Jumping the chasm between ought and is.

“A half legendary miasma of once upon a time gallimaufry” – a quotation from my post yesterday.

I’d really like to be writing about leaping out of the car and measuring gorse thorns in search of Western Gorse – Ulex gallii, or paying a return visit to a possible Babington’s Leek – Allium ampeloprasum down near the watermill at Poltesco. It’s all so romantic – if you like that sort of thing. But actually what keeps grabbing me and shaking my shoulder is just one feature of the gathering climate catastrophe, and that’s the link between species loss, landscape devastation and what we like to think of as human culture.

Our materialistic worldview has taught us all that nature is a kind of evolutionary pyramid at whose pinnacle we sit; masters of all we survey but somehow separate from it at the same time. What the agonised debates surrounding climate change are beginning to teach us is that if the pyramid collapses we disappear with all the rest. A ridiculous ideological blind spot seems to allow us to carry on with destructive economics, dangerous fossil fuel burning and anthropogenic species extinctions regardless of the ecological damage – by systematic avoidance of the evidence.

And to take a step further in the argument we might ask – what is it that so scares us about the gathering storm that we can’t bring ourselves even to think about it? My suggestion is that it’s something along the lines that loss of species, habitats, farming and horticultural practices, manufacturing and the whole panoply of material practices is not just a loss of ways of doing stuff but of ways of being. So the loss of any of those practices entails a corresponding loss within our culture; chipping away at our sense of what it means to be human.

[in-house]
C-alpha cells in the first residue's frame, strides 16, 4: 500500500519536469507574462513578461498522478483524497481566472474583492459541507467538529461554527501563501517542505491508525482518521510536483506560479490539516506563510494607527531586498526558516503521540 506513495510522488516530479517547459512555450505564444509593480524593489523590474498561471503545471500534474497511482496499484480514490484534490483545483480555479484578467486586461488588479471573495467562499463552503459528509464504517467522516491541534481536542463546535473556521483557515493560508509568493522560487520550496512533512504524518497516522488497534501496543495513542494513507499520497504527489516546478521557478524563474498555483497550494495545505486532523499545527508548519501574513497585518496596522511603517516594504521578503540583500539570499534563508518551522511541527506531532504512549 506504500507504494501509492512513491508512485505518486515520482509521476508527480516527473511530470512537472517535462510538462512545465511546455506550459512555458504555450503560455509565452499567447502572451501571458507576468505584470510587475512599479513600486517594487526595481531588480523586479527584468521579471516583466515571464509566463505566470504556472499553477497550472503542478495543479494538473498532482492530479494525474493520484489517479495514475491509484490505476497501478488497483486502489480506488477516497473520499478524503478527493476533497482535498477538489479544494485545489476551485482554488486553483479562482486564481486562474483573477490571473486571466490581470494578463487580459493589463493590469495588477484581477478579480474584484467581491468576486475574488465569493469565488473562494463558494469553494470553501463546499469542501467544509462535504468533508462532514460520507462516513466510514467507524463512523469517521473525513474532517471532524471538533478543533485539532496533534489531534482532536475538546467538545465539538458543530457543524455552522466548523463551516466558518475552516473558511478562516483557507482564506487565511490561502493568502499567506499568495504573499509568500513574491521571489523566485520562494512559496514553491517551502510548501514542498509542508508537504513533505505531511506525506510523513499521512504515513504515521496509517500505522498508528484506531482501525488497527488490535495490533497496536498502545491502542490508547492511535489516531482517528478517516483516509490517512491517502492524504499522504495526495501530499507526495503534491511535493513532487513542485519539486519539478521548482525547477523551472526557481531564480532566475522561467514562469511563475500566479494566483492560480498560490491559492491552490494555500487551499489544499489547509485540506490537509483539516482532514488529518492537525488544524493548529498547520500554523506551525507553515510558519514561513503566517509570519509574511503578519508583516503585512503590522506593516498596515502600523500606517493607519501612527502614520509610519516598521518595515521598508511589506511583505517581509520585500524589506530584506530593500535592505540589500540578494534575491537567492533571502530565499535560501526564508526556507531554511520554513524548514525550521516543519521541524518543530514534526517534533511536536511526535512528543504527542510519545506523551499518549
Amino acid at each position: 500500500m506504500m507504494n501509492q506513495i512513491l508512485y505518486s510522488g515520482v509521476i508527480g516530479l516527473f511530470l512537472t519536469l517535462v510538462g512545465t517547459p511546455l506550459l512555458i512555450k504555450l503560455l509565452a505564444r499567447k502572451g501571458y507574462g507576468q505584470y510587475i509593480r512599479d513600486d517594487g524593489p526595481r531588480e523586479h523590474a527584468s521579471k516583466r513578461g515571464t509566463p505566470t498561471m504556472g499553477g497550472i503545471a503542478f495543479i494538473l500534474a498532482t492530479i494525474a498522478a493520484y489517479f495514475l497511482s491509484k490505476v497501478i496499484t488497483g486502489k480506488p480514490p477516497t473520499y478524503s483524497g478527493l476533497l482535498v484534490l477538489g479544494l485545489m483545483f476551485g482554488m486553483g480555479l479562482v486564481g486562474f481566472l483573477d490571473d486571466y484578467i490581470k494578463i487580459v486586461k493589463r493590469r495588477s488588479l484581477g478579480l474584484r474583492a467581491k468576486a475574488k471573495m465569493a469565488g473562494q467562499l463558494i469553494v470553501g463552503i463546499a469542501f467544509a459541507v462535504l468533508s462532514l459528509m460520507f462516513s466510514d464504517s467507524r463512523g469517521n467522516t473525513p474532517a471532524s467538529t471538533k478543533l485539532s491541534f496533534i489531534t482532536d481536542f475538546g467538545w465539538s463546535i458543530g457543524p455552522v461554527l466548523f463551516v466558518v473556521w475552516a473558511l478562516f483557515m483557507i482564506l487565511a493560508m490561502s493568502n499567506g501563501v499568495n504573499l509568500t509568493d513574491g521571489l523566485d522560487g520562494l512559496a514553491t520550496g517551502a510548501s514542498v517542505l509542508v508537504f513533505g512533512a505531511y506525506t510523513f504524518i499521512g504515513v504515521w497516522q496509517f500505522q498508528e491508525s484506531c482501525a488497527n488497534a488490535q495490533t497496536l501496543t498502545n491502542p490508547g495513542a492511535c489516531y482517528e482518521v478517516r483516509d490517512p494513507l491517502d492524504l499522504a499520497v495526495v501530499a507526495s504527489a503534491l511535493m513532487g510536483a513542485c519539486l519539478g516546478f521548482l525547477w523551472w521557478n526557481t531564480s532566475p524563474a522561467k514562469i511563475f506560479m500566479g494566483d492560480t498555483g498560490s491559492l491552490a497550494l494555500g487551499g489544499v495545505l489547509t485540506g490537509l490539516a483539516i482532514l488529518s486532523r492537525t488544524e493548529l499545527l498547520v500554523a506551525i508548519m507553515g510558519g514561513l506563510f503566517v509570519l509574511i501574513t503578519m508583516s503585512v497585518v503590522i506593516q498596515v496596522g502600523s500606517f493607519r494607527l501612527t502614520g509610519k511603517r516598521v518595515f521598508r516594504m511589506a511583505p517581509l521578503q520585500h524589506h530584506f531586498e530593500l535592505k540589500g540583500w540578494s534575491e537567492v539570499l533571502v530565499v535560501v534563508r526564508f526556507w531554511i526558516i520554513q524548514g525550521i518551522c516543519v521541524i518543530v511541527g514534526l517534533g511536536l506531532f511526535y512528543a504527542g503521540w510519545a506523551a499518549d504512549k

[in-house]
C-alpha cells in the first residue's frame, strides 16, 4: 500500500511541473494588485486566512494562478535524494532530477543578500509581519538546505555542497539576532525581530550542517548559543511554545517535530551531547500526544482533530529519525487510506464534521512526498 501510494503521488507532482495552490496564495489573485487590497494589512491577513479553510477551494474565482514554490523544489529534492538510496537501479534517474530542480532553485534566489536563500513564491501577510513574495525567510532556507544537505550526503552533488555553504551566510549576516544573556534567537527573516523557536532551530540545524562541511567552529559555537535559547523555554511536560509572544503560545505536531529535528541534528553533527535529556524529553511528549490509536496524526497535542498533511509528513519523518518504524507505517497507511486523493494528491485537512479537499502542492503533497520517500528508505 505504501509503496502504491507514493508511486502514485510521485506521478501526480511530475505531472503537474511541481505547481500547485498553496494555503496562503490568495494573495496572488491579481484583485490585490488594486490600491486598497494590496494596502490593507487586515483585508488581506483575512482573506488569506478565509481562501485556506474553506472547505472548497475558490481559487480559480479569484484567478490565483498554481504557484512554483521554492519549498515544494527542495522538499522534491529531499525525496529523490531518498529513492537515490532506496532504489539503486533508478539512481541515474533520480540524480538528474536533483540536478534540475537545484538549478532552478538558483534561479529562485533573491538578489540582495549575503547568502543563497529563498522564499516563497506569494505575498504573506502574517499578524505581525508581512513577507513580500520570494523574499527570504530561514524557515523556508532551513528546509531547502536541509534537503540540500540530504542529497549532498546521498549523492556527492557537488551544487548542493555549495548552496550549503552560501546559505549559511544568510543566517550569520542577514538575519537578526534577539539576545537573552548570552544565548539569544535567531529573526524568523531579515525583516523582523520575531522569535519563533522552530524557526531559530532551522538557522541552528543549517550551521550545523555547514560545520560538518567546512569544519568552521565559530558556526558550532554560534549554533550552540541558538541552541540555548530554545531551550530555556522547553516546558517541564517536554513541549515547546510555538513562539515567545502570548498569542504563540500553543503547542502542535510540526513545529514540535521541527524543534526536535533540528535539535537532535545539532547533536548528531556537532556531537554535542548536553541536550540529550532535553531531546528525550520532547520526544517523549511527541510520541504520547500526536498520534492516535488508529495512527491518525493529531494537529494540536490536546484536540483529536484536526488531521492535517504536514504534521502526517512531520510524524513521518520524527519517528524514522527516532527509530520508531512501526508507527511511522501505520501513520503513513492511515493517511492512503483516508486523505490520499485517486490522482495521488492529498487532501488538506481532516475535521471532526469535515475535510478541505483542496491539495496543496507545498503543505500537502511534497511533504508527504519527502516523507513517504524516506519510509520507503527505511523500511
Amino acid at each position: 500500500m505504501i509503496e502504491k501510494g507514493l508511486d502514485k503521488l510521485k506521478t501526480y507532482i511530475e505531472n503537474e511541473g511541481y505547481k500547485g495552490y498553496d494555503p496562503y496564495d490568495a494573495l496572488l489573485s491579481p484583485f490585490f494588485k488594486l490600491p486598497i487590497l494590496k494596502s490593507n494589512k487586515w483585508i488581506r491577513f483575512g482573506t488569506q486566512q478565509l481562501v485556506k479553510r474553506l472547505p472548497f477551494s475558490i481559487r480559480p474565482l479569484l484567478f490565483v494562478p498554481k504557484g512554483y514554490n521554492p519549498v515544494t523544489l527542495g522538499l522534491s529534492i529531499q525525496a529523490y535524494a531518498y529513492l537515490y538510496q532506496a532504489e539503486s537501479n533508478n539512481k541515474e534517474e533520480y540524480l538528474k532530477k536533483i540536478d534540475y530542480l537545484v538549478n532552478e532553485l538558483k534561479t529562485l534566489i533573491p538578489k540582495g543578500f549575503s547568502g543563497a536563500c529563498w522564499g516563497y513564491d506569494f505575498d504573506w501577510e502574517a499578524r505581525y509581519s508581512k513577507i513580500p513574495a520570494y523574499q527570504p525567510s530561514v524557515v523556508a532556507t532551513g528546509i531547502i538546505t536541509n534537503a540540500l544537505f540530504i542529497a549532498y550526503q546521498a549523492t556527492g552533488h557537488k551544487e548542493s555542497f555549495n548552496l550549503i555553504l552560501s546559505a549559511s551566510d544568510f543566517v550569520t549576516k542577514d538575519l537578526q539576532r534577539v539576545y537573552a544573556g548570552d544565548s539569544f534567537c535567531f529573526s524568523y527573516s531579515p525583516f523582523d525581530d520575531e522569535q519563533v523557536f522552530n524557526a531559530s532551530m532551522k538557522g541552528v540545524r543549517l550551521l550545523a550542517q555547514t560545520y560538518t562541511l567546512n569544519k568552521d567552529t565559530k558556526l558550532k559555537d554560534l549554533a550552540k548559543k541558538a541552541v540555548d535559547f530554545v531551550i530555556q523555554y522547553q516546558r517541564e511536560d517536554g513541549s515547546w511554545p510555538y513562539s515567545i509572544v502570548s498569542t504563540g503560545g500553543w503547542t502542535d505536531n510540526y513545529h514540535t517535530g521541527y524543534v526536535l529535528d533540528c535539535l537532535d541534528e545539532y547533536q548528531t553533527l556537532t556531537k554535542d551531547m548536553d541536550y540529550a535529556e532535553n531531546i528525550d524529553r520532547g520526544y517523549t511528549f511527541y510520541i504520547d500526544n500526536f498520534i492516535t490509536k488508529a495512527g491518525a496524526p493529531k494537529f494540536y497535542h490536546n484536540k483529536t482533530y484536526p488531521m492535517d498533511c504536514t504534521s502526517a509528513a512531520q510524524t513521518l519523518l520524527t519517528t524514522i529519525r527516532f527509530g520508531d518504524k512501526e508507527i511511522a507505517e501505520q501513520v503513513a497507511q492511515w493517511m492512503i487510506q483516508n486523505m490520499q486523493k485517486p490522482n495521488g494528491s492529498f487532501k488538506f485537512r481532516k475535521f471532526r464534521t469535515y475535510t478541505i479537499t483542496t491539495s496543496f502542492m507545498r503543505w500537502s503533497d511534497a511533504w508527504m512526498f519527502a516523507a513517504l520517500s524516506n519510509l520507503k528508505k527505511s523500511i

Culture eats strategy for breakfast

Here in Cornwall, and especially in North Wales the sense of loss is palpable. In Wales it’s language that has become the focal point of all that grief. To lose a language is the greatest tragedy that can befall a nation because it is the cultural matrix that holds past, present and future together and allows us to feel at home; fully human. In Cornwall it seems to be a festering grievance that the relationship between England and Cornwall has been essentially colonial. Great wealth has been removed from the county, won by miners working in appalling conditions, and now the English are completing their extractive work by pricing some of the poorest people in the county out of their homes, which are turned into holiday homes and AirBnb lettings.

Cultural losses are the inevitable collateral damage of material changes, and in that light the pushback by fishermen against quotas, and by would-be lithium miners against environmental objections is easier to understand. So too with farmers and vegetable growers struggling against piratical supermarket contracts; and especially hill farmers – because they all labour against not just the weather but the onslaught of trolling by smart ass politicians and commentators who’ve never held a spade or a net in their lives.

What this can easily result in is a kind of truculent resistance even to productive and necessary change and a clinging to an over sentimentalized vision of the past which can always trump the future because that’s a bit speculative. They’ve all heard “we’re all in this together” when the evidence is that they always seem to trouser the proceeds. The great thing about looking back is that you can always remember the full nets of pilchards but eliminate the memories of home made oilskins and regular famines. Stargazy pie celebrates the relief of a famine in Mousehole when a fisherman called Tom Bawcock braved a storm to bring pilchards back to a starving village. That was in the 16th Century – memories are deeply rooted here.